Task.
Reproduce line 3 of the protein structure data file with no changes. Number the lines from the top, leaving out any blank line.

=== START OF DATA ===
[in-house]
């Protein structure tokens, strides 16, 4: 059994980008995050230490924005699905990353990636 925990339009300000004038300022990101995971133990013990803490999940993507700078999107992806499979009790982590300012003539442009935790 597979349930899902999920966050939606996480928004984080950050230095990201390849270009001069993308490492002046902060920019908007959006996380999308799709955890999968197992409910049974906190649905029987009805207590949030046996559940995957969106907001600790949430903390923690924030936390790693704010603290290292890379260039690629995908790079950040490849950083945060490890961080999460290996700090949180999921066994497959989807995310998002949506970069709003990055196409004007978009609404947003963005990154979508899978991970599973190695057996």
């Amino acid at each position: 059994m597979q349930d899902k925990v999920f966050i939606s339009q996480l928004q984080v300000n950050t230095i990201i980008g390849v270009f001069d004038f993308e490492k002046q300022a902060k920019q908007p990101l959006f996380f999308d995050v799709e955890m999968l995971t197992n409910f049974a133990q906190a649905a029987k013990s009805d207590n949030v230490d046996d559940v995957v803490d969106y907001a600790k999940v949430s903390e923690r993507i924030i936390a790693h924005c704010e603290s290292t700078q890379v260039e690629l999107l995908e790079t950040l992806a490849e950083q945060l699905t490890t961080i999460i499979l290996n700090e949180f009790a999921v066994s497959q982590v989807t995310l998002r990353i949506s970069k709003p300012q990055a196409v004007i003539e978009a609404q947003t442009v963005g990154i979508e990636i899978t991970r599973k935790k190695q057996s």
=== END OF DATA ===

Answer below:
């Amino acid at each position: 059994m597979q349930d899902k925990v999920f966050i939606s339009q996480l928004q984080v300000n950050t230095i990201i980008g390849v270009f001069d004038f993308e490492k002046q300022a902060k920019q908007p990101l959006f996380f999308d995050v799709e955890m999968l995971t197992n409910f049974a133990q906190a649905a029987k013990s009805d207590n949030v230490d046996d559940v995957v803490d969106y907001a600790k999940v949430s903390e923690r993507i924030i936390a790693h924005c704010e603290s290292t700078q890379v260039e690629l999107l995908e790079t950040l992806a490849e950083q945060l699905t490890t961080i999460i499979l290996n700090e949180f009790a999921v066994s497959q982590v989807t995310l998002r990353i949506s970069k709003p300012q990055a196409v004007i003539e978009a609404q947003t442009v963005g990154i979508e990636i899978t991970r599973k935790k190695q057996s």